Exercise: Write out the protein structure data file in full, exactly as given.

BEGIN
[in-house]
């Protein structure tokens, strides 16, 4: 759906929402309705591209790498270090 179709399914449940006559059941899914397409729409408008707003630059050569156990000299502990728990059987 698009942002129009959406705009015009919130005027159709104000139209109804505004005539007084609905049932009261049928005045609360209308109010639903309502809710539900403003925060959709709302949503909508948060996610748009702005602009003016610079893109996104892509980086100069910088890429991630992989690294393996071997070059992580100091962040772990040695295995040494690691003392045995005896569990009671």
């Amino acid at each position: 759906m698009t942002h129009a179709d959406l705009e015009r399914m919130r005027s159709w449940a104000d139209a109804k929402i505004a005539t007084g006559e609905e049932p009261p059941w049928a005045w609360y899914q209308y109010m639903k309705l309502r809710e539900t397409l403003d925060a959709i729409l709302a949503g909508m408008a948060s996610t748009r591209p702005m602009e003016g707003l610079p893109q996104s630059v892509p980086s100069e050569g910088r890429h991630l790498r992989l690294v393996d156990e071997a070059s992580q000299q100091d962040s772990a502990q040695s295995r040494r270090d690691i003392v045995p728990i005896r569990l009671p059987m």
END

[in-house]
């Protein structure tokens, strides 16, 4: 759906929402309705591209790498270090 179709399914449940006559059941899914397409729409408008707003630059050569156990000299502990728990059987 698009942002129009959406705009015009919130005027159709104000139209109804505004005539007084609905049932009261049928005045609360209308109010639903309502809710539900403003925060959709709302949503909508948060996610748009702005602009003016610079893109996104892509980086100069910088890429991630992989690294393996071997070059992580100091962040772990040695295995040494690691003392045995005896569990009671």
């Amino acid at each position: 759906m698009t942002h129009a179709d959406l705009e015009r399914m919130r005027s159709w449940a104000d139209a109804k929402i505004a005539t007084g006559e609905e049932p009261p059941w049928a005045w609360y899914q209308y109010m639903k309705l309502r809710e539900t397409l403003d925060a959709i729409l709302a949503g909508m408008a948060s996610t748009r591209p702005m602009e003016g707003l610079p893109q996104s630059v892509p980086s100069e050569g910088r890429h991630l790498r992989l690294v393996d156990e071997a070059s992580q000299q100091d962040s772990a502990q040695s295995r040494r270090d690691i003392v045995p728990i005896r569990l009671p059987m």